otelo_august_12_ResizeWhat is your favorite thing about your career?
I think what fascinates me most is getting into contact with people from such varied countries and cultures. It is just one big learning curve.

What is the most challenging thing about your career?
The challenge is finding the right horses – as in all countries, outstanding horses, which all clients require – are so rare to find. It takes a lot of searching and viewing to be able to offer a wide variety of good quality horses.

Do you still compete in dressage?
I have not competed for many many years, and gave up riding about three years ago. And no, I do NOT miss it – not much at least! 

Who has the best facility you’ve ever visited and why?
In Spain it is not a matter of the best facility – the best facility is where you find the right horse, and the environment where you find them can be of any type. 

IMG_2423_ResizeWho is the person who inspires you the most and why?
I love to watch the great riders we have in this country, they are such artists, much more than technicians. I always get some new ideas and have learned that there are many ways to reach the same goal. My daily effort is inspired by my family though – first it was my son who kept me going and now my grandson keep me motivated to carry on! 

What is the greatest thing you’ve learned from your career?
To be very very very very patient. 

What was the last thing you bought a ticket for?
As usual… a train ticket.

What was one of your funniest horse moments?
I always enjoy to see a horse carrying out my commands which I was about to transmit to the rider, by sheer telepathy, and to the surprise of the rider who had not even heard the command yet.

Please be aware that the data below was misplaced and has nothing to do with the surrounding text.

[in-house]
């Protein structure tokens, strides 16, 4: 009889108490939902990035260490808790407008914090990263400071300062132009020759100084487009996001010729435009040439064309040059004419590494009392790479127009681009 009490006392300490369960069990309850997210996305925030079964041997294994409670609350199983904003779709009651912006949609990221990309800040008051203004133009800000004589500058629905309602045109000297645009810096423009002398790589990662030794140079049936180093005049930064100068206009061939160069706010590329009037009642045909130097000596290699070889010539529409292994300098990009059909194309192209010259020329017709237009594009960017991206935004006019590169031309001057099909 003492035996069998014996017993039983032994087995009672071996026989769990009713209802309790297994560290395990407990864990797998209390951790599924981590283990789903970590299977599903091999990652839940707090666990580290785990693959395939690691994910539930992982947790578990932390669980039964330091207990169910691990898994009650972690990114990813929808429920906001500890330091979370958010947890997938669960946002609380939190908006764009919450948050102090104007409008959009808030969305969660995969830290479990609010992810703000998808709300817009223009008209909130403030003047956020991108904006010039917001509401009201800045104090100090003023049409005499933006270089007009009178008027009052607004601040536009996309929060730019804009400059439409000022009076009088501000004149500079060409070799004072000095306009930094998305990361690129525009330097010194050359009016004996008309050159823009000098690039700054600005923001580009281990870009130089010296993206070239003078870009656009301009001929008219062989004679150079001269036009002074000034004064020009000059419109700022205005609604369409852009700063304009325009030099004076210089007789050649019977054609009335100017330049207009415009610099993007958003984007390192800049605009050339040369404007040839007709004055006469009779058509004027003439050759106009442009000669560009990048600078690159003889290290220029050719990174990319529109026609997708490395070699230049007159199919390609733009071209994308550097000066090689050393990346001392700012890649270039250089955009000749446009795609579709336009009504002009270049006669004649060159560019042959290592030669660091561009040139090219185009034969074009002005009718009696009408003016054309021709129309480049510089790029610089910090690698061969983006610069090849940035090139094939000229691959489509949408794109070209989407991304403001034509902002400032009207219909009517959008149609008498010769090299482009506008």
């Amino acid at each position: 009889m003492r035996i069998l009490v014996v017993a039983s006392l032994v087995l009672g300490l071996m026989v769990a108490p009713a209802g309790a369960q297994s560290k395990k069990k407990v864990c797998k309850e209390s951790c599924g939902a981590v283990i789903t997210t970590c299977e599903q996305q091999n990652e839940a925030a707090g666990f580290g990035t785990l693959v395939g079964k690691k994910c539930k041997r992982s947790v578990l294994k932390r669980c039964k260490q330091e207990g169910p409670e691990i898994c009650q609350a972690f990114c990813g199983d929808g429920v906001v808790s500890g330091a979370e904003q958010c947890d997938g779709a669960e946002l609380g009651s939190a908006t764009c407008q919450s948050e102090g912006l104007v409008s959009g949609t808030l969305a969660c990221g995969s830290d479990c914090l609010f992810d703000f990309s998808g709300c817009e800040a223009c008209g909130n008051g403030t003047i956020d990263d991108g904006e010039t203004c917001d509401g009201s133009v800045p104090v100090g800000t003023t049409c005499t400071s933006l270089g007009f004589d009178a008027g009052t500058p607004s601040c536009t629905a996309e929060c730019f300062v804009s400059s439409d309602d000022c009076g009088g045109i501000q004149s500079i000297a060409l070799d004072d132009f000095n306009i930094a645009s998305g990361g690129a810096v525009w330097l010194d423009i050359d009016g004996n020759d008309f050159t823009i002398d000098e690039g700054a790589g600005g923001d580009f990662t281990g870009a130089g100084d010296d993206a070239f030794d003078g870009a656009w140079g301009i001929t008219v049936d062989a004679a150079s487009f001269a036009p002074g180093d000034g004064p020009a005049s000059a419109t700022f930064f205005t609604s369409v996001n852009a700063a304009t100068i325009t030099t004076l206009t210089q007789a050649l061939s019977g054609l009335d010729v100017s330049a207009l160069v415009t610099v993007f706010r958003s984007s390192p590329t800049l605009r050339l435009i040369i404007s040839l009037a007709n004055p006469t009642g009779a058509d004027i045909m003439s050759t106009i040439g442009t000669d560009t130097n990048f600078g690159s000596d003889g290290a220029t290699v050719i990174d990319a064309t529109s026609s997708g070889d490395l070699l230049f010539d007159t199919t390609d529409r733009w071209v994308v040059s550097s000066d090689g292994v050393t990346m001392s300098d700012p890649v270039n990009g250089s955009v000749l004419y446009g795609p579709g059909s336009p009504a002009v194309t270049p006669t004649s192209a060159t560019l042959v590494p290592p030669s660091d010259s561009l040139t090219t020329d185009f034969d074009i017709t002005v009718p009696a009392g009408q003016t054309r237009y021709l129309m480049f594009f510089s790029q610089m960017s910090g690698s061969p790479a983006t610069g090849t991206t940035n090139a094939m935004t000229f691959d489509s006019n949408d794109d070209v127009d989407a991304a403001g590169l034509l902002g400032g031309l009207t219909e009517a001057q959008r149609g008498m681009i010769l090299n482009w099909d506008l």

fresno_m_19THM_ResizeWhat is your greatest achievement to date?
Hmm – selling horses to certain clients that my colleagues said I would never be able to sell a horse to. 

How do you relax?
I must disappoint you, I do not really relax ever. The best I achieve is walking the dog for at least an hour every day, and having breakfast at the village café while reading the news paper, but that is not really a relaxing activity given the present world and Spanish economic and political situation. 

What does this year have in store for you?
Trying to open up new markets – possibly towards Russia and develop sales to Asian countries.

HOEC031109_ResizeWhat’s your top suggestion for HorseGirlTV fans?
Try to find an opportunity to ride a PRE – Pure Bred Spanish horse, it will be a new and fulfilling experience for you! 

What’s your website URL?